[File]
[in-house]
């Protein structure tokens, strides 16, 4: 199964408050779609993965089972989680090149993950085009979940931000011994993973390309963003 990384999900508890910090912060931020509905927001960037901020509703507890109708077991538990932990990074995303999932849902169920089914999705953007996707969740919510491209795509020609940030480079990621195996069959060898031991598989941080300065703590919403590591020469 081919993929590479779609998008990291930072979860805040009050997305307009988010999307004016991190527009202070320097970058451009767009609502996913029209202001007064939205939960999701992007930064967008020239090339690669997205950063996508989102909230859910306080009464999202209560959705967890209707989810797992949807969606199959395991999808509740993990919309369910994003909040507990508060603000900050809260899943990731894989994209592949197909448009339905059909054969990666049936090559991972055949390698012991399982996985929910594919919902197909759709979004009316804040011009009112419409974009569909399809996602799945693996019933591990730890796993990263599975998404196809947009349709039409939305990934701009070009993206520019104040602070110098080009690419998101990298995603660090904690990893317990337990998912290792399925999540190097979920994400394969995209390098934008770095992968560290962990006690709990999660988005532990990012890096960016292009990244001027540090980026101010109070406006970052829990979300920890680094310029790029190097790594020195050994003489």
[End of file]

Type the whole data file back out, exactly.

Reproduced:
[in-house]
């Protein structure tokens, strides 16, 4: 199964408050779609993965089972989680090149993950085009979940931000011994993973390309963003 990384999900508890910090912060931020509905927001960037901020509703507890109708077991538990932990990074995303999932849902169920089914999705953007996707969740919510491209795509020609940030480079990621195996069959060898031991598989941080300065703590919403590591020469 081919993929590479779609998008990291930072979860805040009050997305307009988010999307004016991190527009202070320097970058451009767009609502996913029209202001007064939205939960999701992007930064967008020239090339690669997205950063996508989102909230859910306080009464999202209560959705967890209707989810797992949807969606199959395991999808509740993990919309369910994003909040507990508060603000900050809260899943990731894989994209592949197909448009339905059909054969990666049936090559991972055949390698012991399982996985929910594919919902197909759709979004009316804040011009009112419409974009569909399809996602799945693996019933591990730890796993990263599975998404196809947009349709039409939305990934701009070009993206520019104040602070110098080009690419998101990298995603660090904690990893317990337990998912290792399925999540190097979920994400394969995209390098934008770095992968560290962990006690709990999660988005532990990012890096960016292009990244001027540090980026101010109070406006970052829990979300920890680094310029790029190097790594020195050994003489």